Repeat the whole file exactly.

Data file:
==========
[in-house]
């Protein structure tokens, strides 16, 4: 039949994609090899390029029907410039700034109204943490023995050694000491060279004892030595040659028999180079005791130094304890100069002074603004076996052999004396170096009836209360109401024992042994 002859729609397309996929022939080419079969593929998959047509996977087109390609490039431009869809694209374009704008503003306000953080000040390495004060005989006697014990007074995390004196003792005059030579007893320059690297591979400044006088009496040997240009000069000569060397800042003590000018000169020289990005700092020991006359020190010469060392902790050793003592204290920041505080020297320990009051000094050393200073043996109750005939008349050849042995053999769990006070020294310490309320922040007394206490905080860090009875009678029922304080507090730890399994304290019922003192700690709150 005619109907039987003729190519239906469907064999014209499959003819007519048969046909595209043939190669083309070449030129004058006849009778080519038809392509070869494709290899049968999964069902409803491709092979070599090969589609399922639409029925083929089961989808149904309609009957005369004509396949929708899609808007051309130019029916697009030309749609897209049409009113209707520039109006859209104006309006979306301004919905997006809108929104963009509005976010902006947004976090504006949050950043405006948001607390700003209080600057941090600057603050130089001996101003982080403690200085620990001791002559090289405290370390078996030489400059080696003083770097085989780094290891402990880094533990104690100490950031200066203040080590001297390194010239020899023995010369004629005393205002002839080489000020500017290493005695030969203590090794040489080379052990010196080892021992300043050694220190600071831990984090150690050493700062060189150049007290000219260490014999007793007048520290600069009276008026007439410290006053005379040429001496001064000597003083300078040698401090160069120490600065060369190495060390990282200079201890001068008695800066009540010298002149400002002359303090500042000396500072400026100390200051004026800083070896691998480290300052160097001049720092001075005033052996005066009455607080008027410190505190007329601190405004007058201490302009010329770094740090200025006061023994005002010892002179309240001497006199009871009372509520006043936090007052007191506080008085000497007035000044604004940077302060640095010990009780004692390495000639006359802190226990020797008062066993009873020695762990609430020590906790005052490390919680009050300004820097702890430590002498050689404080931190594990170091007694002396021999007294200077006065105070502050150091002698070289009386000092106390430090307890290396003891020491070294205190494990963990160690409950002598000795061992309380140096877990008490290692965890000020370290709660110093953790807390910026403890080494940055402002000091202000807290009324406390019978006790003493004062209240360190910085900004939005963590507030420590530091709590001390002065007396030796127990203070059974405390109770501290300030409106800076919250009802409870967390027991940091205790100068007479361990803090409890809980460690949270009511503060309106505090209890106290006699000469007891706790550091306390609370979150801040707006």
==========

[in-house]
């Protein structure tokens, strides 16, 4: 039949994609090899390029029907410039700034109204943490023995050694000491060279004892030595040659028999180079005791130094304890100069002074603004076996052999004396170096009836209360109401024992042994 002859729609397309996929022939080419079969593929998959047509996977087109390609490039431009869809694209374009704008503003306000953080000040390495004060005989006697014990007074995390004196003792005059030579007893320059690297591979400044006088009496040997240009000069000569060397800042003590000018000169020289990005700092020991006359020190010469060392902790050793003592204290920041505080020297320990009051000094050393200073043996109750005939008349050849042995053999769990006070020294310490309320922040007394206490905080860090009875009678029922304080507090730890399994304290019922003192700690709150 005619109907039987003729190519239906469907064999014209499959003819007519048969046909595209043939190669083309070449030129004058006849009778080519038809392509070869494709290899049968999964069902409803491709092979070599090969589609399922639409029925083929089961989808149904309609009957005369004509396949929708899609808007051309130019029916697009030309749609897209049409009113209707520039109006859209104006309006979306301004919905997006809108929104963009509005976010902006947004976090504006949050950043405006948001607390700003209080600057941090600057603050130089001996101003982080403690200085620990001791002559090289405290370390078996030489400059080696003083770097085989780094290891402990880094533990104690100490950031200066203040080590001297390194010239020899023995010369004629005393205002002839080489000020500017290493005695030969203590090794040489080379052990010196080892021992300043050694220190600071831990984090150690050493700062060189150049007290000219260490014999007793007048520290600069009276008026007439410290006053005379040429001496001064000597003083300078040698401090160069120490600065060369190495060390990282200079201890001068008695800066009540010298002149400002002359303090500042000396500072400026100390200051004026800083070896691998480290300052160097001049720092001075005033052996005066009455607080008027410190505190007329601190405004007058201490302009010329770094740090200025006061023994005002010892002179309240001497006199009871009372509520006043936090007052007191506080008085000497007035000044604004940077302060640095010990009780004692390495000639006359802190226990020797008062066993009873020695762990609430020590906790005052490390919680009050300004820097702890430590002498050689404080931190594990170091007694002396021999007294200077006065105070502050150091002698070289009386000092106390430090307890290396003891020491070294205190494990963990160690409950002598000795061992309380140096877990008490290692965890000020370290709660110093953790807390910026403890080494940055402002000091202000807290009324406390019978006790003493004062209240360190910085900004939005963590507030420590530091709590001390002065007396030796127990203070059974405390109770501290300030409106800076919250009802409870967390027991940091205790100068007479361990803090409890809980460690949270009511503060309106505090209890106290006699000469007891706790550091306390609370979150801040707006």